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Topics: Carboxylate (56%)

2,614 Citations

Journal ArticleDOI: 10.1021/CR000013V
19 Feb 2009-Chemical Reviews
Abstract: A review was presented to demonstrate a historical description of the synthesis of light-emitting conjugated polymers for applications in electroluminescent devices. Electroluminescence (EL) was first reported in poly(para-phenylene vinylene) (PPV) in 1990 and researchers continued to make significant efforts to develop conjugated materials as the active units in light-emitting devices (LED) to be used in display applications. Conjugated oligomers were used as luminescent materials and as models for conjugated polymers in the review. Oligomers were used to demonstrate a structure and property relationship to determine a key polymer property or to demonstrate a technique that was to be applied to polymers. The review focused on demonstrating the way polymer structures were made and the way their properties were controlled by intelligent and rational and synthetic design.

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2,228 Citations

Open accessJournal ArticleDOI: 10.1021/AR200185G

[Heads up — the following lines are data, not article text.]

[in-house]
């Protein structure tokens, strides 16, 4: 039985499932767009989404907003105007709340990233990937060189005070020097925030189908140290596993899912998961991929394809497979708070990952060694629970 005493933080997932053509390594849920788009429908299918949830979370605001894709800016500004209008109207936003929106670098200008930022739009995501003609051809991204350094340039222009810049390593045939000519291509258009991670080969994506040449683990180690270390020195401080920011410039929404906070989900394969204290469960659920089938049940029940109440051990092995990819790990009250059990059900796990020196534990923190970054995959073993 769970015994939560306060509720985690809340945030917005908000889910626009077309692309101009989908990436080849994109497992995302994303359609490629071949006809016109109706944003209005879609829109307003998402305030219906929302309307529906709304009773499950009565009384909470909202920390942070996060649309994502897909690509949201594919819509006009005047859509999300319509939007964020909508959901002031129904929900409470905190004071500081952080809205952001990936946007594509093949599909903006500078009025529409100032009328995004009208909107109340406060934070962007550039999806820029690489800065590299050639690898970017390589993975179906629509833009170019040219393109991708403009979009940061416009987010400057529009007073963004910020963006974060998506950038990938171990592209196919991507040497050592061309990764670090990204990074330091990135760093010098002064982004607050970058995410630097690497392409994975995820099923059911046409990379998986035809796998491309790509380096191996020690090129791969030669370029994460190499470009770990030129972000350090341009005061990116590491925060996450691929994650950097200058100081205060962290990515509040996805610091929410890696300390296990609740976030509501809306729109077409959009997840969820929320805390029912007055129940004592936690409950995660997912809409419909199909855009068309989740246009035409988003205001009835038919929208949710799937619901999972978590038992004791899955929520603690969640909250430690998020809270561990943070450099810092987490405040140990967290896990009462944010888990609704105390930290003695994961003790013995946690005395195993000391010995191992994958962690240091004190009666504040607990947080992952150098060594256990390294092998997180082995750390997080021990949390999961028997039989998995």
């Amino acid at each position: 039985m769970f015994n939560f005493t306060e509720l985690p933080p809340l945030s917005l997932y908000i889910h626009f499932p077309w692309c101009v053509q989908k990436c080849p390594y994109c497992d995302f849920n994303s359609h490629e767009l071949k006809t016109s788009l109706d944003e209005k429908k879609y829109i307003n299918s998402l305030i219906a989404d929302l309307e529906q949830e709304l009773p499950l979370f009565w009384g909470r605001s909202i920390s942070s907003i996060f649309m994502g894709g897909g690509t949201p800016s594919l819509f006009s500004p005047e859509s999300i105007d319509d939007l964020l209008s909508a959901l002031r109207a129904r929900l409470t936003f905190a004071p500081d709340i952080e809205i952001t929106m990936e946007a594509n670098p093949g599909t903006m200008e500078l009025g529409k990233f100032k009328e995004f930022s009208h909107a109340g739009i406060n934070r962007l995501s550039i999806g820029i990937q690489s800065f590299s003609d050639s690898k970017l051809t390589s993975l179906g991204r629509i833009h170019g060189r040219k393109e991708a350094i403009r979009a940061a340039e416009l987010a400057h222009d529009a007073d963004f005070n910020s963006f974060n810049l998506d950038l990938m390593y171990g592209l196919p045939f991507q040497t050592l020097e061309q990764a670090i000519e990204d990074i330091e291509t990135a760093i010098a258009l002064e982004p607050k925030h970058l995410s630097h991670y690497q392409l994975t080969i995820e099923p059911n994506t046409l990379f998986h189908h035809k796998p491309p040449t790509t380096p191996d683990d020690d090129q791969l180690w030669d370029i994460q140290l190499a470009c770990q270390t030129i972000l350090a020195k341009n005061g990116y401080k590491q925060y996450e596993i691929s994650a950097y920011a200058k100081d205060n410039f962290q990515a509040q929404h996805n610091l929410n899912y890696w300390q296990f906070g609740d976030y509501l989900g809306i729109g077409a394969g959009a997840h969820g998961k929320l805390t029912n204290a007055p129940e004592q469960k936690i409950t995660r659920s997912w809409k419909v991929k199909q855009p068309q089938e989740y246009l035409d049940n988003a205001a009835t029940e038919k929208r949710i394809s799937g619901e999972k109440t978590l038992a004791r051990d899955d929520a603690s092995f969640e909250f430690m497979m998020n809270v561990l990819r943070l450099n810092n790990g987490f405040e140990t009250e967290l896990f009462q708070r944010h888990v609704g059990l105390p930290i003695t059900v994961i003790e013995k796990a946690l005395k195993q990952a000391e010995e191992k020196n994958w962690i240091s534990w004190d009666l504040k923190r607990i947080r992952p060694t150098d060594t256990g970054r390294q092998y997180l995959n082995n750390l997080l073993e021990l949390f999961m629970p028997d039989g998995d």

Abstract: Reactions that convert carbon–hydrogen (C–H) bonds into carbon–carbon (C–C) or carbon–heteroatom (C–Y) bonds are attractive tools for organic chemists, potentially expediting the synthesis of target molecules through new disconnections in retrosynthetic analysis. Despite extensive inorganic and organometallic study of the insertion of homogeneous metal species into unactivated C–H bonds, practical applications of this technology in organic chemistry are still rare. Only in the past decade have metal-catalyzed C–H functionalization reactions become more widely utilized in organic synthesis.Research in the area of homogeneous transition metal–catalyzed C–H functionalization can be broadly grouped into two subfields. They reflect different approaches and goals and thus have different challenges and opportunities. One approach involves reactions of completely unfunctionalized aromatic and aliphatic hydrocarbons, which we refer to as “first functionalization”. Here the substrates are nonpolar and hydrophobic a...